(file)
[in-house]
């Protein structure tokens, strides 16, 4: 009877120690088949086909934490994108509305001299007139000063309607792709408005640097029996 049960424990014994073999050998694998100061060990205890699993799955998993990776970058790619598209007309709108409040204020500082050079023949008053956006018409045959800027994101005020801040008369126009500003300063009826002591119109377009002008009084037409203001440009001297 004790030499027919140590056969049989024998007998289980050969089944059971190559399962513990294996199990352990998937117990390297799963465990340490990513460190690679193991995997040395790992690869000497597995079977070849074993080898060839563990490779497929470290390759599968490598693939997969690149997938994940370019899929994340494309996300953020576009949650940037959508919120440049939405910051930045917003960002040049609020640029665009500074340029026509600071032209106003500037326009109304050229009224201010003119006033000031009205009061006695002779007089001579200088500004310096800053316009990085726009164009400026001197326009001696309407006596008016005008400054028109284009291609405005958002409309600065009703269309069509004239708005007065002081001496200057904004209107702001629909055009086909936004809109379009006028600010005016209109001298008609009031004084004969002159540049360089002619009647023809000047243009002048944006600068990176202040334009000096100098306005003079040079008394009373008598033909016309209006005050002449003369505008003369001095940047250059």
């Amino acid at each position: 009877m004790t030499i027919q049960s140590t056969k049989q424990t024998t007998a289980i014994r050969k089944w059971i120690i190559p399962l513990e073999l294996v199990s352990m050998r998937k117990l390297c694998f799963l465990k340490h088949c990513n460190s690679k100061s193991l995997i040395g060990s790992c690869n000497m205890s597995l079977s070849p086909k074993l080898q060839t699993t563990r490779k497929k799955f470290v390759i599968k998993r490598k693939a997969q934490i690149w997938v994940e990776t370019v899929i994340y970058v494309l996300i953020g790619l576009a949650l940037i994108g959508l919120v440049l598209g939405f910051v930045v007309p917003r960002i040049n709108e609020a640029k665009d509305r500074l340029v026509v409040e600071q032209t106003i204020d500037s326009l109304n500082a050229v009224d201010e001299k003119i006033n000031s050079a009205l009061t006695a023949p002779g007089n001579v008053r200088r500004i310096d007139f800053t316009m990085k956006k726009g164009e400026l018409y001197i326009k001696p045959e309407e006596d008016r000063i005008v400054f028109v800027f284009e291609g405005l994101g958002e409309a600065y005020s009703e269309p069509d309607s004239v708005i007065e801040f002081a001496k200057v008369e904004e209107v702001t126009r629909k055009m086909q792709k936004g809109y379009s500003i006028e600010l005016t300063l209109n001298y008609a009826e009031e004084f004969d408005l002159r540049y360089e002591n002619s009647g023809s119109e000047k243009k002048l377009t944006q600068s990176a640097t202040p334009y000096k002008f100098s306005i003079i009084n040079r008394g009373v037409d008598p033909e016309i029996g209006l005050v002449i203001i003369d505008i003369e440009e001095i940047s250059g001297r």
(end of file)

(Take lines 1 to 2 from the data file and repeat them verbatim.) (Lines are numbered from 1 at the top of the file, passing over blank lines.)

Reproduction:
[in-house]
């Protein structure tokens, strides 16, 4: 009877120690088949086909934490994108509305001299007139000063309607792709408005640097029996 049960424990014994073999050998694998100061060990205890699993799955998993990776970058790619598209007309709108409040204020500082050079023949008053956006018409045959800027994101005020801040008369126009500003300063009826002591119109377009002008009084037409203001440009001297 004790030499027919140590056969049989024998007998289980050969089944059971190559399962513990294996199990352990998937117990390297799963465990340490990513460190690679193991995997040395790992690869000497597995079977070849074993080898060839563990490779497929470290390759599968490598693939997969690149997938994940370019899929994340494309996300953020576009949650940037959508919120440049939405910051930045917003960002040049609020640029665009500074340029026509600071032209106003500037326009109304050229009224201010003119006033000031009205009061006695002779007089001579200088500004310096800053316009990085726009164009400026001197326009001696309407006596008016005008400054028109284009291609405005958002409309600065009703269309069509004239708005007065002081001496200057904004209107702001629909055009086909936004809109379009006028600010005016209109001298008609009031004084004969002159540049360089002619009647023809000047243009002048944006600068990176202040334009000096100098306005003079040079008394009373008598033909016309209006005050002449003369505008003369001095940047250059």